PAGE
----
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How to pay for your Airbnb stay


#1

So I got this enquiry last night, from a prospective Airbnb guest. He is an American who has been living in China for some time. So all his payment options are Chinese, yet his Airbnb profile shows him as being from Chicago, USA.

Anyway, Airbnb doesn’t let Americans use Alipay for booking my room in Germany. According to what I found on the Airbnb web site, Alipay may only be used by Chinese guests booking a room in China. Or else if they are doing a booking with a Chinese IP address, but this guy tried to make the booking when he was already in Germany.

So this guy asks if he may pay cash on arrival. Sure, says I, and I give him the directions to my place, full address and everything, no telephone number. I don’t really understand why Airbnb doesn’t block this message, since we were clearly breaking the TOS by then.

Anyway, he hops into a taxi at the airport - a 30 minute drive from my place. Since he hasn’t arrived 2 hours later, at 11 pm, I decide he isn’t going to come after all, open the window for some fresh air before going to sleep - and doing that, I see a taxi pull up outside.

So I put my clothes back on, go out to greet him - he is pretty tired, having come directly from China to Germany. He duly pays for his stay using his China Union Pay credit card on my iZettle reader, and goes off to bed.


#2

That was quite a risk. He could have not turned up at all or haggled with the price etc… No host guarantee or reviews either. How did you feel about getting out of bed? I can’t believe there wasn’t one international credit card etc. he could have used.


#3

seems like you did right to trust your gut instinct

2020202020

(the 202020202 was just for fun)


#4

To be honest, one of the reasons I accepted the arrangement with this particular guest was the fact that his Airbnb profile did show past reviews other hosts had left for him, which were all good.


#5

Yes I meant no chance for you to review him. I recently had a stressful reservation with an alcoholic guest (thread on here) and he managed to get good reviews from previous hosts. It was good that I could subsequently post an honest review.


#6

I have a friend with dual citizenship: US and New Zealand. Her residence and bank accounts are mostly NZ but she was living in China for about 5 years while she worked at a university. Meanwhile she needed to travel to Germany for medical treatments. She found an Airbnb she liked but couldn’t arrange the payments, much as you’re describing. It really turned her off of Airbnb. I hope that now that she’s back in NZ she will give it another chance.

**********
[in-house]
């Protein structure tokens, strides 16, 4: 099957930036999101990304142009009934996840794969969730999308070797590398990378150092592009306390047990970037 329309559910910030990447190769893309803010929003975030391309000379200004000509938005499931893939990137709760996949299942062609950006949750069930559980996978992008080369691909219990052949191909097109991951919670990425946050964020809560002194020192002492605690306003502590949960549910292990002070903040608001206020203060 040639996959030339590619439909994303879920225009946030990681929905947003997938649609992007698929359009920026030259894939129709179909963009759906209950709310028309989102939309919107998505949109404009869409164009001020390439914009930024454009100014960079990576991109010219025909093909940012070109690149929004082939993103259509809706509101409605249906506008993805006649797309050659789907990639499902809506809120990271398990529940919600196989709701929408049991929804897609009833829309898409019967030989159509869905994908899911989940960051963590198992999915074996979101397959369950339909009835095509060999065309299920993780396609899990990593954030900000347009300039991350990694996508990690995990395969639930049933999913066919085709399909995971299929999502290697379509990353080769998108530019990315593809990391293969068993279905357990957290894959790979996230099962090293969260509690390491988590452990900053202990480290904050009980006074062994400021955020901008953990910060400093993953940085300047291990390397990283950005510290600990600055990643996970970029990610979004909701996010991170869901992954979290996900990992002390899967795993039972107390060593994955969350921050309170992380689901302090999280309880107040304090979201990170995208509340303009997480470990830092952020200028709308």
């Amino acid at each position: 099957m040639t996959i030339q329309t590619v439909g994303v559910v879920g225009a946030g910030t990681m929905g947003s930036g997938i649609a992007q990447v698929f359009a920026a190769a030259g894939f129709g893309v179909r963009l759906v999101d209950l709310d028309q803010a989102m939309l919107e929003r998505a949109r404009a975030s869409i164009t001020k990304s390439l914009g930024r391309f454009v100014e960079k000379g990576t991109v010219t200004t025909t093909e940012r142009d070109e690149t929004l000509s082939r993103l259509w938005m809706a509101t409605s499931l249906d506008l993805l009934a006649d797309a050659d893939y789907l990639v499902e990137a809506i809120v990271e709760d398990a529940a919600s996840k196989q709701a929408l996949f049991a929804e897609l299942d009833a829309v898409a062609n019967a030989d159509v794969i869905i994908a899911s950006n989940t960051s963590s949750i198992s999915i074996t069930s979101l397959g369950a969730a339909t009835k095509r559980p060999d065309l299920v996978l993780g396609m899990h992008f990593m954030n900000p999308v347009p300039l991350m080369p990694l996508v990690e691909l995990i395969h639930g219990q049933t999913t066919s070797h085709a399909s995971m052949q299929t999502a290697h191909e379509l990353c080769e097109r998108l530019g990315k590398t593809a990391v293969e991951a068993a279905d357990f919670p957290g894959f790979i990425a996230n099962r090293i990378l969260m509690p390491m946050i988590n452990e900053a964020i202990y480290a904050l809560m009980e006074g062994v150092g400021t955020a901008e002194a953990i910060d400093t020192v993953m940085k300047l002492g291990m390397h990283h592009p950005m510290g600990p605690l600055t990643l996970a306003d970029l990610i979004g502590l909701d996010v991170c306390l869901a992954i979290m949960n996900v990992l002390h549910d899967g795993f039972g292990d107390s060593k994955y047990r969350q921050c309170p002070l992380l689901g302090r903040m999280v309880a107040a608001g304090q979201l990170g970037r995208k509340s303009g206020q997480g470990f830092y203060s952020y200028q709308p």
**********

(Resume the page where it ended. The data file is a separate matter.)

As for taking cash on arrival, I had a guest this year that I also did that with. She was new on Airbnb but I was able to send information about booking her dog on Rover and she got my address that way. Once she arrived she actually didn’t even realize she didn’t have an Airbnb reservation yet. She handed over the cash and showed me her government ID and we were all set. It was a superb booking for me. Sometimes one just gets the feeling from the available information that it will be okay.


#7

Now I don’t like posting reviews of guests. Without sounding too aloof, with Pentecost coming up, tomorrow, and with many in my family being pastors, let me cite St. Matthew, 7

Judge not, that ye be not judged. For with what judgement ye judge, ye shall be judged, and with what measure ye mete, it shall be measured to you again.

The Holy Bible, King James Version.


#8

I think you did a right thing. The guy had good reviews and is obviously ok with using Airbnb, but this one time he couldn’t do it. I would’ve done the same thing.

For me even the no review thing is not such a big deal as we are renting since before Airbnb was even an idea in someone’s mind, and we are used to handling things with guests directly. I prefer when the guests come through Airbnb though, as it maximizes any sort of communication about payment and reduces potential for misunderstanding.


#9

Hang on with the sanctimonious vibe, I am as compassionate as the next person, however when it comes to disturbing, very ill or potentially dangerous guests turning up at the home of a lone female host without warning, we need reviews!!!


#10

Well actually the alcoholic had done it before at least once to another lone female host, but she had held back in her review to be polite! (She subsequently messaged me) These problems and quite frankly suffering (I am not paid enough to have sleepless nights due to dodgy guests) could be prevented with honest reviews. When I screened my own lodgers before Airbnb I had my own abilities to judge character to rely on, now I need reviews because I can’t meet them.


#11

I’m so sorry to hear that, Jess! I can’t believe the other host didn’t post about this honestly. That was extremely irresponsible! At least when it comes to serious situations people should try and write an honest review.


#12

Yes but I think some hosts don’t care. He even got a good review after me, in a self contained unit. She described him as cantankerous in a funny way, ha ha. Funny til he burns the house down, lets me burglars in or wets the bed. Not funny if it’s in your own home as a lone female.


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